[The following is a response to Norma Bagnall's assessment of The Chocolate War as an unrealistically hopeless novel. Carter and Harris concede that The Chocolate War is indeed unpleasant, but argue that Cormier's handling of a complex existential question is powerful as well as realistic.]
In the winter 1980 issue of Top of the News Norma Bagnall describes The Chocolate War as a hopeless novel about the forced sale of candy in a boys' parochial high school. She considers it an unrealistic picture of adolescent life and unsuitable reading material for teenagers. We think her description is inaccurate and her criticism unwarranted.
Cormier's novel is only superficially about the fund-raising activities at a Catholic institution; its greater concerns are with the nature and functioning of tyranny. While it demonstrates the inability of a decent individual to survive unaided in a corrupt and oppressive society, it does not imply that such defeat is inevitable. To see the book as something “which could happen at a private boys' school in the 1970s when one student decides to flout the system” is to confuse setting with substance and plot device with purpose.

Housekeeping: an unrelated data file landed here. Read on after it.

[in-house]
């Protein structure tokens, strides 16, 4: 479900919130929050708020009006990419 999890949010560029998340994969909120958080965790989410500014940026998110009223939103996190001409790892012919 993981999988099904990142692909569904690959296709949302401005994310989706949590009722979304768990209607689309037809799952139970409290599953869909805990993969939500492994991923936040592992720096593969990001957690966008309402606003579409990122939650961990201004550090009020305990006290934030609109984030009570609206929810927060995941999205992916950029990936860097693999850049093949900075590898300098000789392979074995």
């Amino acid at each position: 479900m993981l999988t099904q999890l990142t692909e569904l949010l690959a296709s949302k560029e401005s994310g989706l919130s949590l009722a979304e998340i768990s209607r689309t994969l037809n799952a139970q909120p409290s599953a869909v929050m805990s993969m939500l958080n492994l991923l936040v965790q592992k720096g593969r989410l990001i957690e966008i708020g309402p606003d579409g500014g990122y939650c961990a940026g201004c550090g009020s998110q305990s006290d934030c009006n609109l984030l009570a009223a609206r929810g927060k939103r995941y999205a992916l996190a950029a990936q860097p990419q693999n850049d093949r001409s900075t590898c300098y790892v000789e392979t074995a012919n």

Cormier persistently uses figurative language as one device to remind the reader that the meaning of the book is not limited to the confines of the story line or the campus of Trinity High. After Archie decides that Jerry Renault's first assignment will be to refuse to sell chocolates, Obie notices that “the shadows of the goal posts definitely resembled a network of crosses, empty crucifixes.” This reference to the central symbol of Christianity should certainly suggest that more is at issue than merely the selling of chocolates. When Jerry, defying the Vigils, announces he still will...